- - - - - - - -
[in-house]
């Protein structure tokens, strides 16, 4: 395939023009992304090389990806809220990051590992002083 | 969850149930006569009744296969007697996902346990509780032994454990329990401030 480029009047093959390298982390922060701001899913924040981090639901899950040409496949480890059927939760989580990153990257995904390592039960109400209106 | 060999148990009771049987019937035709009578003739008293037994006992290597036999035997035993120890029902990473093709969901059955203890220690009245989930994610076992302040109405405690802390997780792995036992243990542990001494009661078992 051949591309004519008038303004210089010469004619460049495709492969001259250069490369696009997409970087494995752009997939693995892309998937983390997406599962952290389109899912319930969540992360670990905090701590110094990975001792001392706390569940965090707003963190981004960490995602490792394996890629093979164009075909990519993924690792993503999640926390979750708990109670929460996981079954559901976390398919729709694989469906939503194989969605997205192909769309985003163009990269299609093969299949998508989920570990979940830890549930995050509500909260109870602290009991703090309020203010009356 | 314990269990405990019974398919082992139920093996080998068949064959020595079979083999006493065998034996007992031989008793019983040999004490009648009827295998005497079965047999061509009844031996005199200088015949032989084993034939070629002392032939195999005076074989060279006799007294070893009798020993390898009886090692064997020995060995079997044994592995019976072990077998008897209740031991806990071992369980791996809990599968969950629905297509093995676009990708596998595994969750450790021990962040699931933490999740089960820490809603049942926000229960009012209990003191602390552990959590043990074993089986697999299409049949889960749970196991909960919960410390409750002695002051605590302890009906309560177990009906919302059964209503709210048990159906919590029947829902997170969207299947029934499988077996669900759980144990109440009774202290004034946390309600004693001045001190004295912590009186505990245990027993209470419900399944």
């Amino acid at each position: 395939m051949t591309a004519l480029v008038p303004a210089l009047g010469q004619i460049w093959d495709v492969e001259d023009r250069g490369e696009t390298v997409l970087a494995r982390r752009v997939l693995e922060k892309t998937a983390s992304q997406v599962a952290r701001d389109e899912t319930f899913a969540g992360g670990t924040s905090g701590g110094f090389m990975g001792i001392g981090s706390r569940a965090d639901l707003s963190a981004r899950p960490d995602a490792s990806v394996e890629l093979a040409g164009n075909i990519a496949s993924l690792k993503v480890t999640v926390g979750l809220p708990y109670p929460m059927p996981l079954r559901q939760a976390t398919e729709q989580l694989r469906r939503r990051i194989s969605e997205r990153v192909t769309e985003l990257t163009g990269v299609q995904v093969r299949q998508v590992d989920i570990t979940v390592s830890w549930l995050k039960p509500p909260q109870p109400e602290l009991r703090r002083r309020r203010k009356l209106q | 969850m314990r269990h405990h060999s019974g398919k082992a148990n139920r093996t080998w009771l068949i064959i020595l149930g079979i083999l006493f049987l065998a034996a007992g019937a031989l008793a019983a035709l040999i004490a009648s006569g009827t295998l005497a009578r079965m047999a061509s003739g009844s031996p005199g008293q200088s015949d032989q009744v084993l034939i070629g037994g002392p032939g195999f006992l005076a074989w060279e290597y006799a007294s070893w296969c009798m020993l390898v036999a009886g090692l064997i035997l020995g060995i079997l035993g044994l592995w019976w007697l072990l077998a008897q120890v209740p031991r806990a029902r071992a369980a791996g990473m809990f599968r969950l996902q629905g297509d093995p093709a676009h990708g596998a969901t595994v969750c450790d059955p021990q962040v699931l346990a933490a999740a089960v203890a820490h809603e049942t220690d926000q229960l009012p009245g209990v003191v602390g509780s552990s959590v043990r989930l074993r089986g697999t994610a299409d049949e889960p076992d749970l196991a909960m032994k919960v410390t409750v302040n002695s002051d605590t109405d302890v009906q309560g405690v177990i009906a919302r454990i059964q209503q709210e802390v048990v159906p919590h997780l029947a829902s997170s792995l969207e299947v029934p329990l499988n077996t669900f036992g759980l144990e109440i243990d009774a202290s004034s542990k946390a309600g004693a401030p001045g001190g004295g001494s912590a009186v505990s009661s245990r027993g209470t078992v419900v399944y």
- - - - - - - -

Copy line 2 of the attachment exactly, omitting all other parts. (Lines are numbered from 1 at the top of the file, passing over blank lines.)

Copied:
């Protein structure tokens, strides 16, 4: 395939023009992304090389990806809220990051590992002083 | 969850149930006569009744296969007697996902346990509780032994454990329990401030 480029009047093959390298982390922060701001899913924040981090639901899950040409496949480890059927939760989580990153990257995904390592039960109400209106 | 060999148990009771049987019937035709009578003739008293037994006992290597036999035997035993120890029902990473093709969901059955203890220690009245989930994610076992302040109405405690802390997780792995036992243990542990001494009661078992 051949591309004519008038303004210089010469004619460049495709492969001259250069490369696009997409970087494995752009997939693995892309998937983390997406599962952290389109899912319930969540992360670990905090701590110094990975001792001392706390569940965090707003963190981004960490995602490792394996890629093979164009075909990519993924690792993503999640926390979750708990109670929460996981079954559901976390398919729709694989469906939503194989969605997205192909769309985003163009990269299609093969299949998508989920570990979940830890549930995050509500909260109870602290009991703090309020203010009356 | 314990269990405990019974398919082992139920093996080998068949064959020595079979083999006493065998034996007992031989008793019983040999004490009648009827295998005497079965047999061509009844031996005199200088015949032989084993034939070629002392032939195999005076074989060279006799007294070893009798020993390898009886090692064997020995060995079997044994592995019976072990077998008897209740031991806990071992369980791996809990599968969950629905297509093995676009990708596998595994969750450790021990962040699931933490999740089960820490809603049942926000229960009012209990003191602390552990959590043990074993089986697999299409049949889960749970196991909960919960410390409750002695002051605590302890009906309560177990009906919302059964209503709210048990159906919590029947829902997170969207299947029934499988077996669900759980144990109440009774202290004034946390309600004693001045001190004295912590009186505990245990027993209470419900399944």